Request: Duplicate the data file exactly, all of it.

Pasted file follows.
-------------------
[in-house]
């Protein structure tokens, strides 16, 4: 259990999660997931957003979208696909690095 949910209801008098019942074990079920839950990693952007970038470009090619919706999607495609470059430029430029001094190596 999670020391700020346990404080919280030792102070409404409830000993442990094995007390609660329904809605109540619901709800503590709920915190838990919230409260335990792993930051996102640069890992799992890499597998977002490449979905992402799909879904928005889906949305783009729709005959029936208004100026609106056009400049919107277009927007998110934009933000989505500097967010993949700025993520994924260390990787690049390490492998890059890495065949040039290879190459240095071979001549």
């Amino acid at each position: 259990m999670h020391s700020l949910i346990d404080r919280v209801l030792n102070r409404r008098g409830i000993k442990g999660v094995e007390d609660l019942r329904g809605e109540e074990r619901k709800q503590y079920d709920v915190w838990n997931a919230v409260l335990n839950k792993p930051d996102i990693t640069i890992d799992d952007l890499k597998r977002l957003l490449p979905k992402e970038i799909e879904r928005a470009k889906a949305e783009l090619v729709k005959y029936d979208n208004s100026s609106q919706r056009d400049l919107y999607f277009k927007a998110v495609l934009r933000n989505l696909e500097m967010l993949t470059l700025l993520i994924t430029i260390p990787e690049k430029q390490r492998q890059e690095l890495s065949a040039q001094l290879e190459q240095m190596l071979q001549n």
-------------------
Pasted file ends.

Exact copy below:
[in-house]
């Protein structure tokens, strides 16, 4: 259990999660997931957003979208696909690095 949910209801008098019942074990079920839950990693952007970038470009090619919706999607495609470059430029430029001094190596 999670020391700020346990404080919280030792102070409404409830000993442990094995007390609660329904809605109540619901709800503590709920915190838990919230409260335990792993930051996102640069890992799992890499597998977002490449979905992402799909879904928005889906949305783009729709005959029936208004100026609106056009400049919107277009927007998110934009933000989505500097967010993949700025993520994924260390990787690049390490492998890059890495065949040039290879190459240095071979001549």
């Amino acid at each position: 259990m999670h020391s700020l949910i346990d404080r919280v209801l030792n102070r409404r008098g409830i000993k442990g999660v094995e007390d609660l019942r329904g809605e109540e074990r619901k709800q503590y079920d709920v915190w838990n997931a919230v409260l335990n839950k792993p930051d996102i990693t640069i890992d799992d952007l890499k597998r977002l957003l490449p979905k992402e970038i799909e879904r928005a470009k889906a949305e783009l090619v729709k005959y029936d979208n208004s100026s609106q919706r056009d400049l919107y999607f277009k927007a998110v495609l934009r933000n989505l696909e500097m967010l993949t470059l700025l993520i994924t430029i260390p990787e690049k430029q390490r492998q890059e690095l890495s065949a040039q001094l290879e190459q240095m190596l071979q001549n």